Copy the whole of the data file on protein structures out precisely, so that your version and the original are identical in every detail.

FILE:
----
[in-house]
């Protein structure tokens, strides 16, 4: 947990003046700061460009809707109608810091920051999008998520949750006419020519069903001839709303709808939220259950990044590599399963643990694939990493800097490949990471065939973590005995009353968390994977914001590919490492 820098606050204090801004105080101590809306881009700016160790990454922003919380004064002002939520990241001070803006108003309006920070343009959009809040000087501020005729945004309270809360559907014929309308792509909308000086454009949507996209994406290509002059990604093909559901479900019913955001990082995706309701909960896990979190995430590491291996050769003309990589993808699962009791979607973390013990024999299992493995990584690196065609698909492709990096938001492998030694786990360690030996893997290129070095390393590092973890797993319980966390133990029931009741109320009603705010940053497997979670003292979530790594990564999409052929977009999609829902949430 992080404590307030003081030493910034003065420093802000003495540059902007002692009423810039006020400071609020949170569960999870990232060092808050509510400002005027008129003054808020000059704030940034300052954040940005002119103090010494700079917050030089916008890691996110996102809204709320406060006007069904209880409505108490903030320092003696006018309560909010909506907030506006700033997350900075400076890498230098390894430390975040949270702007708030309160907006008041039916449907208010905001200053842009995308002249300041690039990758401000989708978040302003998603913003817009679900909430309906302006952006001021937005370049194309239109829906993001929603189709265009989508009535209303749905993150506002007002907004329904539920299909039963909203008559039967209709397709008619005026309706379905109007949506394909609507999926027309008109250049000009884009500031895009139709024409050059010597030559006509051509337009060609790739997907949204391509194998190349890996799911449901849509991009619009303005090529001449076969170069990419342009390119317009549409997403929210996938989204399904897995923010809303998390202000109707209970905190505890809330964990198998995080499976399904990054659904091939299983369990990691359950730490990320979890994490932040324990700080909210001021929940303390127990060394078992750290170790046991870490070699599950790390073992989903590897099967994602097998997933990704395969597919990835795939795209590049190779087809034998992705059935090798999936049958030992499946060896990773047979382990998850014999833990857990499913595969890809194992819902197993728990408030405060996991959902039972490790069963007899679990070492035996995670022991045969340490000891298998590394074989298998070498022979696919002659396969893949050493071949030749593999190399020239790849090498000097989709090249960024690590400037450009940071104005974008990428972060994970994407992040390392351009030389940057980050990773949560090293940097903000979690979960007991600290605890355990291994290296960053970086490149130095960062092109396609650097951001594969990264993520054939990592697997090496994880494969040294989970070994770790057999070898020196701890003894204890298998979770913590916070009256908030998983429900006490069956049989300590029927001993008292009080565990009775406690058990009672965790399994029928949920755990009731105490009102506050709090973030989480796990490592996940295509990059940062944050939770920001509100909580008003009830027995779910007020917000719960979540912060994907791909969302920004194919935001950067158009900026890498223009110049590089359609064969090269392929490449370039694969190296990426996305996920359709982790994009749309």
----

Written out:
[in-house]
């Protein structure tokens, strides 16, 4: 947990003046700061460009809707109608810091920051999008998520949750006419020519069903001839709303709808939220259950990044590599399963643990694939990493800097490949990471065939973590005995009353968390994977914001590919490492 820098606050204090801004105080101590809306881009700016160790990454922003919380004064002002939520990241001070803006108003309006920070343009959009809040000087501020005729945004309270809360559907014929309308792509909308000086454009949507996209994406290509002059990604093909559901479900019913955001990082995706309701909960896990979190995430590491291996050769003309990589993808699962009791979607973390013990024999299992493995990584690196065609698909492709990096938001492998030694786990360690030996893997290129070095390393590092973890797993319980966390133990029931009741109320009603705010940053497997979670003292979530790594990564999409052929977009999609829902949430 992080404590307030003081030493910034003065420093802000003495540059902007002692009423810039006020400071609020949170569960999870990232060092808050509510400002005027008129003054808020000059704030940034300052954040940005002119103090010494700079917050030089916008890691996110996102809204709320406060006007069904209880409505108490903030320092003696006018309560909010909506907030506006700033997350900075400076890498230098390894430390975040949270702007708030309160907006008041039916449907208010905001200053842009995308002249300041690039990758401000989708978040302003998603913003817009679900909430309906302006952006001021937005370049194309239109829906993001929603189709265009989508009535209303749905993150506002007002907004329904539920299909039963909203008559039967209709397709008619005026309706379905109007949506394909609507999926027309008109250049000009884009500031895009139709024409050059010597030559006509051509337009060609790739997907949204391509194998190349890996799911449901849509991009619009303005090529001449076969170069990419342009390119317009549409997403929210996938989204399904897995923010809303998390202000109707209970905190505890809330964990198998995080499976399904990054659904091939299983369990990691359950730490990320979890994490932040324990700080909210001021929940303390127990060394078992750290170790046991870490070699599950790390073992989903590897099967994602097998997933990704395969597919990835795939795209590049190779087809034998992705059935090798999936049958030992499946060896990773047979382990998850014999833990857990499913595969890809194992819902197993728990408030405060996991959902039972490790069963007899679990070492035996995670022991045969340490000891298998590394074989298998070498022979696919002659396969893949050493071949030749593999190399020239790849090498000097989709090249960024690590400037450009940071104005974008990428972060994970994407992040390392351009030389940057980050990773949560090293940097903000979690979960007991600290605890355990291994290296960053970086490149130095960062092109396609650097951001594969990264993520054939990592697997090496994880494969040294989970070994770790057999070898020196701890003894204890298998979770913590916070009256908030998983429900006490069956049989300590029927001993008292009080565990009775406690058990009672965790399994029928949920755990009731105490009102506050709090973030989480796990490592996940295509990059940062944050939770920001509100909580008003009830027995779910007020917000719960979540912060994907791909969302920004194919935001950067158009900026890498223009110049590089359609064969090269392929490449370039694969190296990426996305996920359709982790994009749309």